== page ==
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Vatican Library
The Vatican Apostolic Library ( la, Bibliotheca Apostolica Vaticana, it, Biblioteca Apostolica Vaticana), more commonly known as the Vatican Library or informally as the Vat, is the library of the Holy See, located in Vatican City. Formally established in 1475, although it is much older—it is one of the oldest libraries in the world and contains one of the most significant collections of historical texts. It has 75,000 codices from throughout history, as well as 1.1 million printed books, which include some 8,500 incunabula. The Vatican Library is a research library for history, law, philosophy, science, and theology. The Vatican Library is open to anyone who can document their qualifications and research needs. Photocopies for private study of pages from books published between 1801 and 1990 can be requested in person or by mail. Pope Nicholas V (1447–1455) envisioned a new Rome with extensive public works to lure pilgrims and scholars to the city to begin its tran ...
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Emblem Of The Papacy SE
An emblem is an abstract or representational pictorial image that represents a concept, like a moral truth, or an allegory, or a person, like a king or saint. Emblems vs. symbols Although the words ''emblem'' and ''symbol'' are often used interchangeably, an emblem is a pattern that is used to represent an idea or an individual. An emblem develops in concrete, visual terms some abstraction: a deity, a tribe or nation, or a virtue or vice. An emblem may be worn or otherwise used as an identifying badge or patch. For example, in America, police officers' badges refer to their personal metal emblem whereas their woven emblems on uniforms identify members of a particular unit. A real or metal cockle shell, the emblem of St. James the Apostle, sewn onto the hat or clothes, identified a medieval pilgrim to his shrine at Santiago de Compostela. In the Middle Ages, many saints were given emblems, which served to identify them in paintings and other images: St. Catherin ...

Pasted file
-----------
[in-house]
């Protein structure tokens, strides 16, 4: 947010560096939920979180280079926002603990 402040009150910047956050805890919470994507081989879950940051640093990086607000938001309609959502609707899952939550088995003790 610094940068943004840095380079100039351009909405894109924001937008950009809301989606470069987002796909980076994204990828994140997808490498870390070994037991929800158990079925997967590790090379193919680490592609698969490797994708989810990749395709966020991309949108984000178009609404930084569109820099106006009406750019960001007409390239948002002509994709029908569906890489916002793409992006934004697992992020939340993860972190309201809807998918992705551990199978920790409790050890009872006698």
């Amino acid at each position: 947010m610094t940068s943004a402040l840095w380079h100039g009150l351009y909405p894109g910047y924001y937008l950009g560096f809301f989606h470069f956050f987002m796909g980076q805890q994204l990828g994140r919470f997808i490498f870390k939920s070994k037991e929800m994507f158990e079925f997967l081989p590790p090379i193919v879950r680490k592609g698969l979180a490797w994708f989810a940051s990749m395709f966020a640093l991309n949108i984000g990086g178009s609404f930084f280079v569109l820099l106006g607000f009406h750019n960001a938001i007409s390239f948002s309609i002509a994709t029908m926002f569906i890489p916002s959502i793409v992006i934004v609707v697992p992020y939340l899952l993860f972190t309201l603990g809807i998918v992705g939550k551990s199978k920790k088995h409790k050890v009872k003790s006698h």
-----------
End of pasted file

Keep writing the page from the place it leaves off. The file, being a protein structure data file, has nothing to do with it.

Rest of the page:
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Pope Nicholas V
Pope Nicholas V ( la, Nicholaus V; it, Niccolò V; 13 November 1397 – 24 March 1455), born Tommaso Parentucelli, was head of the Catholic Church and ruler of the Papal States from 6 March 1447 until his death in March 1455. Pope Eugene made him a cardinal in 1446 after successful trips to Italy and Germany, and when Eugene died the next year, Parentucelli was elected in his place. He took his name Nicholas in memory of his obligations to Niccolò Albergati. The pontificate of Nicholas saw the fall of Constantinople to the Ottoman Turks and the end of the Hundred Years War. He responded by calling a crusade against the Ottomans, which never materialized. By the Concordat of Vienna he secured the recognition of papal rights over bishoprics and benefices. He also brought about the submission of the last of the antipopes, Felix V, and the dissolution of the Synod of Basel. A key figure in the Roman Renaissance, Nicholas sought to make Rome the home of literature and art. He str ...
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Bibliophile